River restoration continues as thousands of fish are released

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Several rivers in the north of England will be home to thousands more fish than a week ago, thanks to the Environment Agency (EA).

Fisheries experts from the EA have released 6,000 barbel and 8,000 dace into the Clow Beck and the River Skerne in Darlington and the River Wear in Durham while at the same time dace will also be stocked in the River Gaunless in an effort to help restore and bolster natural populations of fish.

All these rivers have previously suffered from habitat degradation and poor water quality but the efforts of the EA have helped return them to a healthy condition with the Clow Beck, that flows into the River Tees near Darlington, recently having two fish passes constructed as well as 2km of habitat improvement for barbel and dace with the help of the Tees Rivers Trust.

Environment Agency fisheries officer Paul Frear, who will be helping to introduce the fish to their new homes said, "We are pleased that we can provide these fish for stocking...Restoration and the creation of new fisheries for all people to enjoy, is a very important aspect to our work."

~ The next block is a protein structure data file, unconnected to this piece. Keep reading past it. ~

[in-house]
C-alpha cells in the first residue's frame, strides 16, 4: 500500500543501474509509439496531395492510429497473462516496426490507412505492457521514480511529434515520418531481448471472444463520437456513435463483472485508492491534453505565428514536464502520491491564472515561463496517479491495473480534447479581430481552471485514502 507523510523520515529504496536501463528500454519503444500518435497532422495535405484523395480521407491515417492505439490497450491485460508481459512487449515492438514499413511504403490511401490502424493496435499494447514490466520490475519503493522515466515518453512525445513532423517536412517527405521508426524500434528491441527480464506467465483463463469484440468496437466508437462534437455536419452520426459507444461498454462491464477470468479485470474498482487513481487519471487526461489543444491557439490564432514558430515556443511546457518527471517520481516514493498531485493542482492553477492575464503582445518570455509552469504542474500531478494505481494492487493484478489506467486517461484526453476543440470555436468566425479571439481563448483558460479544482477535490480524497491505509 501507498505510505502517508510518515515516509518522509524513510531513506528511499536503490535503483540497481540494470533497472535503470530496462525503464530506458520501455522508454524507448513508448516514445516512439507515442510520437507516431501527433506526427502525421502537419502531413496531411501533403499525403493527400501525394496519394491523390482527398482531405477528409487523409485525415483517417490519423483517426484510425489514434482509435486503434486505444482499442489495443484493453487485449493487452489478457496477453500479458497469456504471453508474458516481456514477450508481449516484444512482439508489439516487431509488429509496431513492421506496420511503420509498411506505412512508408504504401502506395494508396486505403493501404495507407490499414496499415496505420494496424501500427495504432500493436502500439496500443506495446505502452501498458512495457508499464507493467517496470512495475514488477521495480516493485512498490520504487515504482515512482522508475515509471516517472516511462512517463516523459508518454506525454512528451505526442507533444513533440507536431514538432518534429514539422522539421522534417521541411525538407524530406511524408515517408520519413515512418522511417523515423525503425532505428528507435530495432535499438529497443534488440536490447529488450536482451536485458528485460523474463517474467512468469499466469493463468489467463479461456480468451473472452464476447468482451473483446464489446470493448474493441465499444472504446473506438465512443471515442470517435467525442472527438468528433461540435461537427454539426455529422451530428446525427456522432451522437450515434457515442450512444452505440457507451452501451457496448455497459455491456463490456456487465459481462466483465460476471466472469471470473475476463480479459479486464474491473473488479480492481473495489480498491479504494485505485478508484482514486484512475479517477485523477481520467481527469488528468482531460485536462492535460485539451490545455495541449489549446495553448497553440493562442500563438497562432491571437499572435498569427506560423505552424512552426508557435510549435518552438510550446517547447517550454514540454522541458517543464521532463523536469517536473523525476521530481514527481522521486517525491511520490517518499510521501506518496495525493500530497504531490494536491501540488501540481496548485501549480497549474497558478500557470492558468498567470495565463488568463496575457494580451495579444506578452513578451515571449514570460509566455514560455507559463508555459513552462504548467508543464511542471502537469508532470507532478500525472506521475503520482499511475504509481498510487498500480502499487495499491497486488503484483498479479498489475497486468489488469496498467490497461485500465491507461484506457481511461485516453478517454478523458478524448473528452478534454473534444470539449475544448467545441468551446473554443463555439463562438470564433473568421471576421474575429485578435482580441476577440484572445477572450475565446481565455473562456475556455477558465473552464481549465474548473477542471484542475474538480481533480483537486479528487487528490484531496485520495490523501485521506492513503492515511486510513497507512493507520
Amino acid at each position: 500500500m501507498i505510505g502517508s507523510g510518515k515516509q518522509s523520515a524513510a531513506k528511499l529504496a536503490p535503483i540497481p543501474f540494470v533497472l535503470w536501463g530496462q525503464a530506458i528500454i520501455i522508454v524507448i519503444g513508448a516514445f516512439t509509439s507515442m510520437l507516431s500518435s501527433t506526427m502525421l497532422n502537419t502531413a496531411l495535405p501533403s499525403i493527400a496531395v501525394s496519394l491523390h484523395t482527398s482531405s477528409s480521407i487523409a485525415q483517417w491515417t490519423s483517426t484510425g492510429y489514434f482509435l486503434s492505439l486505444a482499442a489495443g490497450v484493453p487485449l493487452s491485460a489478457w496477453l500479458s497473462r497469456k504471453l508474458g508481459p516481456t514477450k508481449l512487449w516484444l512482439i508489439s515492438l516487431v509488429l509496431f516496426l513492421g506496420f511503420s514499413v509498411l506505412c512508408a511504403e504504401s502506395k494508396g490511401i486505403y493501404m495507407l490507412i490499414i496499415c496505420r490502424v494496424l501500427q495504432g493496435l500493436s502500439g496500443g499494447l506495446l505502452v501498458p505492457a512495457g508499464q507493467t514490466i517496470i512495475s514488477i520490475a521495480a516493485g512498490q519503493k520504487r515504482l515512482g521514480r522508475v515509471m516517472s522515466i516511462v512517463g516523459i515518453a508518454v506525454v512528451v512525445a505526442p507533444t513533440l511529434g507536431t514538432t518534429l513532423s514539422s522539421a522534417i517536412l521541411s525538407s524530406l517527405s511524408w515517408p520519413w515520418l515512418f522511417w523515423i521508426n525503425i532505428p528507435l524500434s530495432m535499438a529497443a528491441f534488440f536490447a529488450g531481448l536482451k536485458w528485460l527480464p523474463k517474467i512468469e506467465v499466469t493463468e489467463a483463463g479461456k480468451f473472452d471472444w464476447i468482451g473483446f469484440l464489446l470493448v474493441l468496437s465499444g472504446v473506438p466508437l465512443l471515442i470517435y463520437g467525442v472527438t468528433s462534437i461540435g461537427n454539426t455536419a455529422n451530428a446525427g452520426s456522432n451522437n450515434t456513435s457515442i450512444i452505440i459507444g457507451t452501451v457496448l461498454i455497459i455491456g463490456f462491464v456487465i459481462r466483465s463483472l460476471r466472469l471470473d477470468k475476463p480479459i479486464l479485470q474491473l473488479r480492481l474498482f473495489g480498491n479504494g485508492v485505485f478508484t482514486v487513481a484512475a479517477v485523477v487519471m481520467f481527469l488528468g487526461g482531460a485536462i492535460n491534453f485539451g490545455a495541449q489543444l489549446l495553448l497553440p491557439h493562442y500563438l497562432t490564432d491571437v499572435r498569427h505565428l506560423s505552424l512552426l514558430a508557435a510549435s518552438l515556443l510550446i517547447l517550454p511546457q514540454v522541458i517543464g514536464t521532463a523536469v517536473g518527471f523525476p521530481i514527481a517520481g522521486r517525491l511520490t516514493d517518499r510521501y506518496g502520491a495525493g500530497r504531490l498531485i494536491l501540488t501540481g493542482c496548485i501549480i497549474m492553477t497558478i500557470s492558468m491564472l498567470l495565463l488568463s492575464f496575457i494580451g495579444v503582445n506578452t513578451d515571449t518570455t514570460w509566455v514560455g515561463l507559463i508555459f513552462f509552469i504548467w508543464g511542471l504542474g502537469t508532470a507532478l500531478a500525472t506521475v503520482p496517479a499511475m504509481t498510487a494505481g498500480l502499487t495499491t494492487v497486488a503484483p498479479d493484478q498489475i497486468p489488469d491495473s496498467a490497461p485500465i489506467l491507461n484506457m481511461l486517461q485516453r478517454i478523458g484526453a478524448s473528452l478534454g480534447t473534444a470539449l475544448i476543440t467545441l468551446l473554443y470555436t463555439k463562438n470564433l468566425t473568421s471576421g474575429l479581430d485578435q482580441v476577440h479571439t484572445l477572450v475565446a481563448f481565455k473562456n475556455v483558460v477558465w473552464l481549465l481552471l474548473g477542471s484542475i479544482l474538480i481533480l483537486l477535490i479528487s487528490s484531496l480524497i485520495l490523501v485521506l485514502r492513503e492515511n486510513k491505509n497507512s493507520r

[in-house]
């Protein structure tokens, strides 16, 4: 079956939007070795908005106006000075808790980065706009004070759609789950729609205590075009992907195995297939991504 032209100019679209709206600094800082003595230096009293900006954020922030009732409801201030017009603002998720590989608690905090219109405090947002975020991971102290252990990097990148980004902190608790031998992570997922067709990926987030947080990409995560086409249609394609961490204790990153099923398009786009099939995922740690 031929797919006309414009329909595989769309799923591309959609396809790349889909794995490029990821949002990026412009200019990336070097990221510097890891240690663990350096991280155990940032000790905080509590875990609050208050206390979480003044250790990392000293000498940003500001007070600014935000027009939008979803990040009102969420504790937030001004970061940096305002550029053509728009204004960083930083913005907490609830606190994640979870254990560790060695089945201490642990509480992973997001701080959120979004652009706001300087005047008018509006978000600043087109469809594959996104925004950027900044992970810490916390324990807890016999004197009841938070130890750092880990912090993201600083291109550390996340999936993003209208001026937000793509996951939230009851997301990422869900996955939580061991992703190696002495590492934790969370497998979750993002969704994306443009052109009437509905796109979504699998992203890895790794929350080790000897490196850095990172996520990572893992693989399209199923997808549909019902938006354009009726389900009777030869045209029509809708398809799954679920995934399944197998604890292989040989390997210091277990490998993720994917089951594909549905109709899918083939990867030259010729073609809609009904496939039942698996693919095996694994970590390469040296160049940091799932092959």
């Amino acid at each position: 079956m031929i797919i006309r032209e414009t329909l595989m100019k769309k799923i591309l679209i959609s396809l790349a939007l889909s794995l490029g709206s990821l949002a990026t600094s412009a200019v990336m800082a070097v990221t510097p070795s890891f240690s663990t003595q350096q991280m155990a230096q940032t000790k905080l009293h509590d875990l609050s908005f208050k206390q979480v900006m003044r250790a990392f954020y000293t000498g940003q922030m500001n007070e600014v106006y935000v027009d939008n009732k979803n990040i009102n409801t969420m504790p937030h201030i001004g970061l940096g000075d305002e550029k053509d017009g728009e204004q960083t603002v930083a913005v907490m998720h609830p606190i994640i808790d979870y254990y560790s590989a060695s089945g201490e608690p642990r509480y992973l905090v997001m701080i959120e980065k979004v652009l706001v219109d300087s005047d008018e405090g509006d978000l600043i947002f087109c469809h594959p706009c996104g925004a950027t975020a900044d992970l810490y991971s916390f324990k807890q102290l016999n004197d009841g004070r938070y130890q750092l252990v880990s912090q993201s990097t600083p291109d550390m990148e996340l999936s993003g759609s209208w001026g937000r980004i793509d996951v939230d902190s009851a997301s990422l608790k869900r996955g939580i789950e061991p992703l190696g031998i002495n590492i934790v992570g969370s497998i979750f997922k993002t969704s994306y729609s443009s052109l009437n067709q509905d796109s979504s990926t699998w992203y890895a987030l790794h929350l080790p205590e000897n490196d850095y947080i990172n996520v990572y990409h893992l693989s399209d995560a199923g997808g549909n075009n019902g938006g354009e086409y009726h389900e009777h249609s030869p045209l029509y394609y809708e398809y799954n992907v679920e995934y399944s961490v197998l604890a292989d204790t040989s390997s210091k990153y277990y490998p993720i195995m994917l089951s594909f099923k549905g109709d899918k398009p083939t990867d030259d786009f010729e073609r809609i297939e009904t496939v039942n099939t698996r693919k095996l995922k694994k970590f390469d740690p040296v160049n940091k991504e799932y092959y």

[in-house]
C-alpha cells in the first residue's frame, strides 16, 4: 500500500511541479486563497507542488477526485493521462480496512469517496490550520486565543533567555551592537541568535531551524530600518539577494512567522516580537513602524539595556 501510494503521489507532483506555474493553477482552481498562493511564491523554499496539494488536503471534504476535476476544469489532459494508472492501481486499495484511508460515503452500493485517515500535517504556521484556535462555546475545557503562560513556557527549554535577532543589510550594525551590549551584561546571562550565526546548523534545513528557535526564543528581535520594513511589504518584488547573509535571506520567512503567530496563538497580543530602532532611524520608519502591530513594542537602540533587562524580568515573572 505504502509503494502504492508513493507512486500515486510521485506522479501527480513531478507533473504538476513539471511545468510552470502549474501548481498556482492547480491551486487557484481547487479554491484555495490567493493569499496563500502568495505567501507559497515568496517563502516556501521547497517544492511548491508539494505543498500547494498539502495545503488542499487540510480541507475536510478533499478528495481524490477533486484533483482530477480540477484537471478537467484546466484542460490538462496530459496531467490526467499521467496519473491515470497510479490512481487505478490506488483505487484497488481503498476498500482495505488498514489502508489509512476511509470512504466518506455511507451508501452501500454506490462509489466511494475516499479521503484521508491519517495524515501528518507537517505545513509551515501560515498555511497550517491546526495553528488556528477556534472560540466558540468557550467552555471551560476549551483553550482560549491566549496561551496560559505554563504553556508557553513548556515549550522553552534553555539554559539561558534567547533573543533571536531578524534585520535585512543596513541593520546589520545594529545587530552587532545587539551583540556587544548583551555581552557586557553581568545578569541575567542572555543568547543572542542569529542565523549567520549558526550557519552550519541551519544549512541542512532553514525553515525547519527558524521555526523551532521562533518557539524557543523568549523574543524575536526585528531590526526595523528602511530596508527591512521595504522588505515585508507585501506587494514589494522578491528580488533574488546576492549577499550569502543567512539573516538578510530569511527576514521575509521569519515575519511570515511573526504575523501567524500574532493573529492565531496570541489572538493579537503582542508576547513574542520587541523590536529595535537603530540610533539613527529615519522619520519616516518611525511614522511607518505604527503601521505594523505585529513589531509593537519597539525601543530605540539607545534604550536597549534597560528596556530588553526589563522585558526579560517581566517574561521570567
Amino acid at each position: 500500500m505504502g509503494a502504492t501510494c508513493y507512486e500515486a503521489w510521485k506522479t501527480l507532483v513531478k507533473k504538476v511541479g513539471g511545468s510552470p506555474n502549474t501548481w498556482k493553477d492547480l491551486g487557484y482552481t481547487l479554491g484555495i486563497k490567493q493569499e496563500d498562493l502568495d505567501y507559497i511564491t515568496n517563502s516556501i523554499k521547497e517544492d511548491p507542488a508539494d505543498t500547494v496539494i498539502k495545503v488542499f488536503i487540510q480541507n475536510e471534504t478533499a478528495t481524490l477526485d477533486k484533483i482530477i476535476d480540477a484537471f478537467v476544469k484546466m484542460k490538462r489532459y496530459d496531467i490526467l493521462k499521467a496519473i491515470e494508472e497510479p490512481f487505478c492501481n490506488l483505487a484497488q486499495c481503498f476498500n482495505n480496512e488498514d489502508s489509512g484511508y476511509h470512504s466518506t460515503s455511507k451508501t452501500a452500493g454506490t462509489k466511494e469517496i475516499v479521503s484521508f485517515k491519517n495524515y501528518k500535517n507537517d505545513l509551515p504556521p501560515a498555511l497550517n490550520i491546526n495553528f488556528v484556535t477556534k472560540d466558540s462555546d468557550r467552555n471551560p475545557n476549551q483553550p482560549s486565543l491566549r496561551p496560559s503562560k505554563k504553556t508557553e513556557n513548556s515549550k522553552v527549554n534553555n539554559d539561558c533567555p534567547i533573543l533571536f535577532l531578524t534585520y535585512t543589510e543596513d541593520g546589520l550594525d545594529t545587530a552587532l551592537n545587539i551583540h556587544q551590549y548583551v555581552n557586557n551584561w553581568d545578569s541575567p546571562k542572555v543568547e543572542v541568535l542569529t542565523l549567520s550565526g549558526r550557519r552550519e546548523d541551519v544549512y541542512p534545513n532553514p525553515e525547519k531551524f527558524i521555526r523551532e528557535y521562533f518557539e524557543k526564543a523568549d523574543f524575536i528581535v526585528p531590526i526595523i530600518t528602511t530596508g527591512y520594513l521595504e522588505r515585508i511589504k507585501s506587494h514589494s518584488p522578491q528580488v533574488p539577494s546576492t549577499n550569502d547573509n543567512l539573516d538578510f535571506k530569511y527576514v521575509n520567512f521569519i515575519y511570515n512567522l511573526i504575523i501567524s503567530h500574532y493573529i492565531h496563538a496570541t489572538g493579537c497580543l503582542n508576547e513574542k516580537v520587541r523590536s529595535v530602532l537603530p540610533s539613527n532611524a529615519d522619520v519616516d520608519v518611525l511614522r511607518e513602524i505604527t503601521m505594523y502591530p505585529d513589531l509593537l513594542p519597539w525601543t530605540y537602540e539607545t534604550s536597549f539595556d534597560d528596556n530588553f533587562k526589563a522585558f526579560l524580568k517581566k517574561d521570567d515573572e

At the same time 500 barbel are being released into the River Don, at Blackburn Meadows in Sheffield and a another 500 into the river at Kilnhurst as part of an ongoing restocking programme to boost recovering populations in rivers where water quality is improving.

Fisheries officer Peter Mischenko said, "The fish we're stocking later this week will be the last we put into the River Don. We started the stocking programme around 10 years ago to help the river recover from its industrial heritage which had a massive impact on fish stocks. Our fish surveys tell us that stocks are now at a sustainable level, with the population breeding well, so there is no need for us to continue to supplement it with additional fish."

All the fish released are bred at the Environment Agency's fish farm at Calverton, in Nottinghamshire, where between 350,000 and 500,000 fish are produced annually to stock rivers across the country.

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